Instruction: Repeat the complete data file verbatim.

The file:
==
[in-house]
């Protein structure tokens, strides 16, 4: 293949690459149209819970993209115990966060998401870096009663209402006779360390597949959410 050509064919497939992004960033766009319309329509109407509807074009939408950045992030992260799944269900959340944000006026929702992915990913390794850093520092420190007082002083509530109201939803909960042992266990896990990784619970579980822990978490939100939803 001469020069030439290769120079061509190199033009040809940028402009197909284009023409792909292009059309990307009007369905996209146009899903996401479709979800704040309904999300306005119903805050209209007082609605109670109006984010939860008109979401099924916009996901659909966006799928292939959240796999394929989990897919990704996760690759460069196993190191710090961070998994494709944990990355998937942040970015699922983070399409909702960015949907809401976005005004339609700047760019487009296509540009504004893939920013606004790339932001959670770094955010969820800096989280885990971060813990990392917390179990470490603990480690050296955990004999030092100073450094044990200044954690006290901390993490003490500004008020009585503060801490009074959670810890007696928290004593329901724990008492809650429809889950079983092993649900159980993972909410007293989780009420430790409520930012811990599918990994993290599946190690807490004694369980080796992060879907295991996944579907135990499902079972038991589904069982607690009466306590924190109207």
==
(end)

[in-house]
């Protein structure tokens, strides 16, 4: 293949690459149209819970993209115990966060998401870096009663209402006779360390597949959410 050509064919497939992004960033766009319309329509109407509807074009939408950045992030992260799944269900959340944000006026929702992915990913390794850093520092420190007082002083509530109201939803909960042992266990896990990784619970579980822990978490939100939803 001469020069030439290769120079061509190199033009040809940028402009197909284009023409792909292009059309990307009007369905996209146009899903996401479709979800704040309904999300306005119903805050209209007082609605109670109006984010939860008109979401099924916009996901659909966006799928292939959240796999394929989990897919990704996760690759460069196993190191710090961070998994494709944990990355998937942040970015699922983070399409909702960015949907809401976005005004339609700047760019487009296509540009504004893939920013606004790339932001959670770094955010969820800096989280885990971060813990990392917390179990470490603990480690050296955990004999030092100073450094044990200044954690006290901390993490003490500004008020009585503060801490009074959670810890007696928290004593329901724990008492809650429809889950079983092993649900159980993972909410007293989780009420430790409520930012811990599918990994993290599946190690807490004694369980080796992060879907295991996944579907135990499902079972038991589904069982607690009466306590924190109207």